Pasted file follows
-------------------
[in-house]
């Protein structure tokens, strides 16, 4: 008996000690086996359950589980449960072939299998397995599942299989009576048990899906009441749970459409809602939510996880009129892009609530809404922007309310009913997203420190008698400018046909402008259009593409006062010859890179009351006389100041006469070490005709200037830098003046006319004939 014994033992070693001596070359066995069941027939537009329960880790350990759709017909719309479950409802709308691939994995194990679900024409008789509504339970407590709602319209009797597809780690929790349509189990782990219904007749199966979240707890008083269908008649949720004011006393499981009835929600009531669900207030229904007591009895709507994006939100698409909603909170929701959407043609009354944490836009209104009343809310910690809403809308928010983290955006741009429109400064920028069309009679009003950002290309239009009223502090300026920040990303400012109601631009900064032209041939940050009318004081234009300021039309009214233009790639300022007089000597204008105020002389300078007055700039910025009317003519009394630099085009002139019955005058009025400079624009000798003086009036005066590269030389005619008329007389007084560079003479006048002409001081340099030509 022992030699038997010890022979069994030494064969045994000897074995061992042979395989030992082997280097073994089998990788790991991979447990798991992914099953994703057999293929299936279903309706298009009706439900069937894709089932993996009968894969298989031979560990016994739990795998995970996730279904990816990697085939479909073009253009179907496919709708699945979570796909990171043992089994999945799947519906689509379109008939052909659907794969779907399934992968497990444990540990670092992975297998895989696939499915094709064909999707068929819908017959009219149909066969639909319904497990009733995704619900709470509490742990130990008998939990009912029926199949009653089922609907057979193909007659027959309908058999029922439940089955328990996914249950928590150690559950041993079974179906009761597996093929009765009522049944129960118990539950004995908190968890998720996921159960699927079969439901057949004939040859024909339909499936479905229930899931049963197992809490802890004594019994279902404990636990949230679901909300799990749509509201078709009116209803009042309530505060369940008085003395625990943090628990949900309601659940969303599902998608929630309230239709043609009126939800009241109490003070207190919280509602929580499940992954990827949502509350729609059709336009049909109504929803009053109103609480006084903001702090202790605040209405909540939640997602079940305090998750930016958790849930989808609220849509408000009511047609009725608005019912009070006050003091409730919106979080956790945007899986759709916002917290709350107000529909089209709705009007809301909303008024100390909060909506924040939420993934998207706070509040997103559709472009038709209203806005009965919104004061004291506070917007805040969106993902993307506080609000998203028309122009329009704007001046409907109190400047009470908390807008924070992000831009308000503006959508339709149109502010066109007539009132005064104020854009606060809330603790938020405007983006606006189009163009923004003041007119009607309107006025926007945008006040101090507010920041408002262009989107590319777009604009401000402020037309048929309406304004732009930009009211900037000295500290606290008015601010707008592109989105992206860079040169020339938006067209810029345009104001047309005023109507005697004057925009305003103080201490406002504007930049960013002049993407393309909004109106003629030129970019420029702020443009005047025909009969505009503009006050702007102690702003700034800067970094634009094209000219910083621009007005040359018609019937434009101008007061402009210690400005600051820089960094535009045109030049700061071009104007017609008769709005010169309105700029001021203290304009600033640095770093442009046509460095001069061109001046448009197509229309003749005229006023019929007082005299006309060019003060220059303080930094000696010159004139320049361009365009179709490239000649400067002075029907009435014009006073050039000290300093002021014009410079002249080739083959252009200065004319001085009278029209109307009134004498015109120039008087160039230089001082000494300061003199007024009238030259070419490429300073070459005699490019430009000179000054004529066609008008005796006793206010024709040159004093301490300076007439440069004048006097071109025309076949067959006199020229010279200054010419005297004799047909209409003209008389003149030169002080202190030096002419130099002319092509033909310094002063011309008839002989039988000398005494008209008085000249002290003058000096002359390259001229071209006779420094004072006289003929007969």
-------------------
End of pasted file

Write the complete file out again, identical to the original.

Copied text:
[in-house]
């Protein structure tokens, strides 16, 4: 008996000690086996359950589980449960072939299998397995599942299989009576048990899906009441749970459409809602939510996880009129892009609530809404922007309310009913997203420190008698400018046909402008259009593409006062010859890179009351006389100041006469070490005709200037830098003046006319004939 014994033992070693001596070359066995069941027939537009329960880790350990759709017909719309479950409802709308691939994995194990679900024409008789509504339970407590709602319209009797597809780690929790349509189990782990219904007749199966979240707890008083269908008649949720004011006393499981009835929600009531669900207030229904007591009895709507994006939100698409909603909170929701959407043609009354944490836009209104009343809310910690809403809308928010983290955006741009429109400064920028069309009679009003950002290309239009009223502090300026920040990303400012109601631009900064032209041939940050009318004081234009300021039309009214233009790639300022007089000597204008105020002389300078007055700039910025009317003519009394630099085009002139019955005058009025400079624009000798003086009036005066590269030389005619008329007389007084560079003479006048002409001081340099030509 022992030699038997010890022979069994030494064969045994000897074995061992042979395989030992082997280097073994089998990788790991991979447990798991992914099953994703057999293929299936279903309706298009009706439900069937894709089932993996009968894969298989031979560990016994739990795998995970996730279904990816990697085939479909073009253009179907496919709708699945979570796909990171043992089994999945799947519906689509379109008939052909659907794969779907399934992968497990444990540990670092992975297998895989696939499915094709064909999707068929819908017959009219149909066969639909319904497990009733995704619900709470509490742990130990008998939990009912029926199949009653089922609907057979193909007659027959309908058999029922439940089955328990996914249950928590150690559950041993079974179906009761597996093929009765009522049944129960118990539950004995908190968890998720996921159960699927079969439901057949004939040859024909339909499936479905229930899931049963197992809490802890004594019994279902404990636990949230679901909300799990749509509201078709009116209803009042309530505060369940008085003395625990943090628990949900309601659940969303599902998608929630309230239709043609009126939800009241109490003070207190919280509602929580499940992954990827949502509350729609059709336009049909109504929803009053109103609480006084903001702090202790605040209405909540939640997602079940305090998750930016958790849930989808609220849509408000009511047609009725608005019912009070006050003091409730919106979080956790945007899986759709916002917290709350107000529909089209709705009007809301909303008024100390909060909506924040939420993934998207706070509040997103559709472009038709209203806005009965919104004061004291506070917007805040969106993902993307506080609000998203028309122009329009704007001046409907109190400047009470908390807008924070992000831009308000503006959508339709149109502010066109007539009132005064104020854009606060809330603790938020405007983006606006189009163009923004003041007119009607309107006025926007945008006040101090507010920041408002262009989107590319777009604009401000402020037309048929309406304004732009930009009211900037000295500290606290008015601010707008592109989105992206860079040169020339938006067209810029345009104001047309005023109507005697004057925009305003103080201490406002504007930049960013002049993407393309909004109106003629030129970019420029702020443009005047025909009969505009503009006050702007102690702003700034800067970094634009094209000219910083621009007005040359018609019937434009101008007061402009210690400005600051820089960094535009045109030049700061071009104007017609008769709005010169309105700029001021203290304009600033640095770093442009046509460095001069061109001046448009197509229309003749005229006023019929007082005299006309060019003060220059303080930094000696010159004139320049361009365009179709490239000649400067002075029907009435014009006073050039000290300093002021014009410079002249080739083959252009200065004319001085009278029209109307009134004498015109120039008087160039230089001082000494300061003199007024009238030259070419490429300073070459005699490019430009000179000054004529066609008008005796006793206010024709040159004093301490300076007439440069004048006097071109025309076949067959006199020229010279200054010419005297004799047909209409003209008389003149030169002080202190030096002419130099002319092509033909310094002063011309008839002989039988000398005494008209008085000249002290003058000096002359390259001229071209006779420094004072006289003929007969």